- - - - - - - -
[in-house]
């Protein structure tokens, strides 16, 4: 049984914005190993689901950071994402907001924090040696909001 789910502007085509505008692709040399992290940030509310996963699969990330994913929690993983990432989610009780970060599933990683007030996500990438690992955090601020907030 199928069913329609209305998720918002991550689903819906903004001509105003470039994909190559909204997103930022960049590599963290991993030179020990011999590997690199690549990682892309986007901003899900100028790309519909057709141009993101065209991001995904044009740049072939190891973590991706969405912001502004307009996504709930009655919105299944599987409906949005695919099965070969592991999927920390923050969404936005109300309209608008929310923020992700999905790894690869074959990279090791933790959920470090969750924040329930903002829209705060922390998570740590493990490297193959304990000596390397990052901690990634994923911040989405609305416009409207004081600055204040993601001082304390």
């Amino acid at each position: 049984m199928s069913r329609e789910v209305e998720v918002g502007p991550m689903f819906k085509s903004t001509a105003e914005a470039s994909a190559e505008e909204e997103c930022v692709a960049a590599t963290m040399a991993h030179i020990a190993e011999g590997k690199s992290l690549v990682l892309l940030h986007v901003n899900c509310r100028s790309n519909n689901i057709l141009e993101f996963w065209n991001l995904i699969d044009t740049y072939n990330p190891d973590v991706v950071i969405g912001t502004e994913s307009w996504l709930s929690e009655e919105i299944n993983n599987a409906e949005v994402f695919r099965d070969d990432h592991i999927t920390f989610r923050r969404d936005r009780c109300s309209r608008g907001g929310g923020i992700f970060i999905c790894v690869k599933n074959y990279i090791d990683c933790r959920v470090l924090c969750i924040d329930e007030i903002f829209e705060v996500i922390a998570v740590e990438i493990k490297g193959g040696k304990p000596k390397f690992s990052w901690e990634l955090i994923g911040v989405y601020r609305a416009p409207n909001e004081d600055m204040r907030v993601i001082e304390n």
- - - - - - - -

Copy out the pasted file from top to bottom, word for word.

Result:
[in-house]
């Protein structure tokens, strides 16, 4: 049984914005190993689901950071994402907001924090040696909001 789910502007085509505008692709040399992290940030509310996963699969990330994913929690993983990432989610009780970060599933990683007030996500990438690992955090601020907030 199928069913329609209305998720918002991550689903819906903004001509105003470039994909190559909204997103930022960049590599963290991993030179020990011999590997690199690549990682892309986007901003899900100028790309519909057709141009993101065209991001995904044009740049072939190891973590991706969405912001502004307009996504709930009655919105299944599987409906949005695919099965070969592991999927920390923050969404936005109300309209608008929310923020992700999905790894690869074959990279090791933790959920470090969750924040329930903002829209705060922390998570740590493990490297193959304990000596390397990052901690990634994923911040989405609305416009409207004081600055204040993601001082304390």
């Amino acid at each position: 049984m199928s069913r329609e789910v209305e998720v918002g502007p991550m689903f819906k085509s903004t001509a105003e914005a470039s994909a190559e505008e909204e997103c930022v692709a960049a590599t963290m040399a991993h030179i020990a190993e011999g590997k690199s992290l690549v990682l892309l940030h986007v901003n899900c509310r100028s790309n519909n689901i057709l141009e993101f996963w065209n991001l995904i699969d044009t740049y072939n990330p190891d973590v991706v950071i969405g912001t502004e994913s307009w996504l709930s929690e009655e919105i299944n993983n599987a409906e949005v994402f695919r099965d070969d990432h592991i999927t920390f989610r923050r969404d936005r009780c109300s309209r608008g907001g929310g923020i992700f970060i999905c790894v690869k599933n074959y990279i090791d990683c933790r959920v470090l924090c969750i924040d329930e007030i903002f829209e705060v996500i922390a998570v740590e990438i493990k490297g193959g040696k304990p000596k390397f690992s990052w901690e990634l955090i994923g911040v989405y601020r609305a416009p409207n909001e004081d600055m204040r907030v993601i001082e304390n």